Alberta Teachers’ Association hopes Pfizer vaccine for children will ease the hectic school year

The past year and a half at many schools in Alberta has been brutal.

“There were a lot of cases, a lot of people were infected and it was forcing people to work online, back to school,” said Alberta Teachers’ Association president Jason Schilling.

Dr Tehseen Ladha said schools have been a driver of community transmission of COVID-19.

“School is one of those situations where there are so many children in one space sharing the air in one space for hours and hours a day,” Ladha said.

But with Health Canada’s approval of the Pfizer vaccine for children ages 5 to 11, there is optimism for what remains of this school year.

Read more:

AHS encourages parents to register their children for COVID-19 vaccination

The story continues under the ad

“What I think we’ll see is the roller coaster we had last year with worrying about COVID cases and online or online schools for a week or class to go online, we Might not see much of this commotion or disruption over the remainder of this school year, ”Schilling said.

Schilling said it could help learning and said teachers were excited about it.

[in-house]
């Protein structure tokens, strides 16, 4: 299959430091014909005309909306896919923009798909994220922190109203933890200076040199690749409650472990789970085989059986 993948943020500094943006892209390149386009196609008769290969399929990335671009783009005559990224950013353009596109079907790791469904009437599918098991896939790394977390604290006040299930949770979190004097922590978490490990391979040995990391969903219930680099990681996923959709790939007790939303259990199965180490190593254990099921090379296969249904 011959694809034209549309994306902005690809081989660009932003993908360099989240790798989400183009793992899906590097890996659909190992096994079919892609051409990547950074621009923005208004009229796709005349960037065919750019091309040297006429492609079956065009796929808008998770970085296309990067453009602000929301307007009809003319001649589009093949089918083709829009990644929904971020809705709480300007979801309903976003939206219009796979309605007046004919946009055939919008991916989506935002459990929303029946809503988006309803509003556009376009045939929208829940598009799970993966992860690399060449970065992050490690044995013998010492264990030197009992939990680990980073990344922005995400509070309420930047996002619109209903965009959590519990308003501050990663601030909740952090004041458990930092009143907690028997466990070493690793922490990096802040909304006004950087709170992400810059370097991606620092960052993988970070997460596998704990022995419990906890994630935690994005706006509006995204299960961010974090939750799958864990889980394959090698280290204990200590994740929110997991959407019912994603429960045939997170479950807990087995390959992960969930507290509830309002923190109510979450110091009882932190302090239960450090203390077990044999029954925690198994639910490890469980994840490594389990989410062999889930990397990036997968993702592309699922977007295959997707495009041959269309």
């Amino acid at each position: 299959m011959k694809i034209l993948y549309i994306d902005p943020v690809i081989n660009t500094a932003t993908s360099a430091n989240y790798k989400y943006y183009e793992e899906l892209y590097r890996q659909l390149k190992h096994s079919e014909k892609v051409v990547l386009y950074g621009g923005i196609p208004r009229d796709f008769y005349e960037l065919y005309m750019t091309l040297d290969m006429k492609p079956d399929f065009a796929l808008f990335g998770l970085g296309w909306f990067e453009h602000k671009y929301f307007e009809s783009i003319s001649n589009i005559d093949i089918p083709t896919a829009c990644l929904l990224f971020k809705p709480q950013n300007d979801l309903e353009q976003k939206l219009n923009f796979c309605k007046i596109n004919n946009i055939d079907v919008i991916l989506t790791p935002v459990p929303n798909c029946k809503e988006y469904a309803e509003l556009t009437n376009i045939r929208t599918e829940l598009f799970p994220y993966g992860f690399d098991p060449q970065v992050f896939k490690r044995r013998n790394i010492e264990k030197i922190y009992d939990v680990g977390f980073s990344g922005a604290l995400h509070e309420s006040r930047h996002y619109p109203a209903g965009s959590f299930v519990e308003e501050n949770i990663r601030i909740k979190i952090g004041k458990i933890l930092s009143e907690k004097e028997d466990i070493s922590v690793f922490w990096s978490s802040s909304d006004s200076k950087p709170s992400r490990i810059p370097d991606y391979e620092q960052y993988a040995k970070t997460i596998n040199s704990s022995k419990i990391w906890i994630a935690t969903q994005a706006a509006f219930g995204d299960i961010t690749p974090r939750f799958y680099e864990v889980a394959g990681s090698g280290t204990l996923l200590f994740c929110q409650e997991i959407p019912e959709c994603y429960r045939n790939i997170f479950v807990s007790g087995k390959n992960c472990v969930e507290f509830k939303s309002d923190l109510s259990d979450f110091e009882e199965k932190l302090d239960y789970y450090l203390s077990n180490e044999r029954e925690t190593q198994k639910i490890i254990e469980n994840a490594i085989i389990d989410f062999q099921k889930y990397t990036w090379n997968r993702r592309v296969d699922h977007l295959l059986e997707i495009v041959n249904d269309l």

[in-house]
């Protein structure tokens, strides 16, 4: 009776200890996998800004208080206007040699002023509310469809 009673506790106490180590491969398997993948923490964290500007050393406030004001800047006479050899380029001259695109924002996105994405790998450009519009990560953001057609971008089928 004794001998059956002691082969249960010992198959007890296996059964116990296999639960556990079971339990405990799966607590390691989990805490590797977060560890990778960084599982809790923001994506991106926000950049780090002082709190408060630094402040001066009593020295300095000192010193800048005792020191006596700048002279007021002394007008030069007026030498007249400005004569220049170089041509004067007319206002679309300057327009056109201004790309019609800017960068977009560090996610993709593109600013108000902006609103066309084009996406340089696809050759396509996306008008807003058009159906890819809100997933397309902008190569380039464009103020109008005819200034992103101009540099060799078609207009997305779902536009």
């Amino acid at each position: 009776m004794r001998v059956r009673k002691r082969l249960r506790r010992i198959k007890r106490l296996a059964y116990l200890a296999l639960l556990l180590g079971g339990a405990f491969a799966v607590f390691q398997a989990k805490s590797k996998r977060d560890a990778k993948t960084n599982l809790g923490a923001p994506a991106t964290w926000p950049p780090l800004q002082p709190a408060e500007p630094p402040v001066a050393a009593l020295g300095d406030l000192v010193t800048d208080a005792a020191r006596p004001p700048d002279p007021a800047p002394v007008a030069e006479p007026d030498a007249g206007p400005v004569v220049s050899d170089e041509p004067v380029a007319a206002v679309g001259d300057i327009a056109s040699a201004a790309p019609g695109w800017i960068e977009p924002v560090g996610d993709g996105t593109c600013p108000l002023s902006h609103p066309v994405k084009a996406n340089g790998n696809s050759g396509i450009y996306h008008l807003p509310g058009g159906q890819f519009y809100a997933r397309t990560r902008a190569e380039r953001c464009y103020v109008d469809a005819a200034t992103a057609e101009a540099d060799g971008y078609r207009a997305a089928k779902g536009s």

“If we can get the majority of school-aged children vaccinated, we envision a scenario in which there is a marked decrease in transmission in schools and fewer epidemics,” Ladha said.

Schilling said schools could be used as vaccination sites, but at this time the province said it had no plans for a school rollout.

Read more:

Health Canada approves Pfizer COVID-19 vaccine for children aged 5 to 11

With the vaccines slated to be available in Alberta next week, Kelly Grindrod, associate professor of pharmacy at the University of Waterloo, said education is essential for parents and children.

“It is important to talk to children about why we get vaccines and the importance of vaccines and the type of conditions we protect ourselves from, as it helps them understand this broader role in public health. and what’s at play in our lives, ”Grindrod said. .

The story continues under the ad

For kids who are afraid of needles or pain, Grindrod said parents can use distractions like headphones and Netflix or a book. There are also numbing patches.

“It’s a really exciting time for the kids to potentially come back to some kind of normalcy let alone school breaks,” Ladha said.

© 2021 Global News, a division of Corus Entertainment Inc.


Source link

Comments are closed.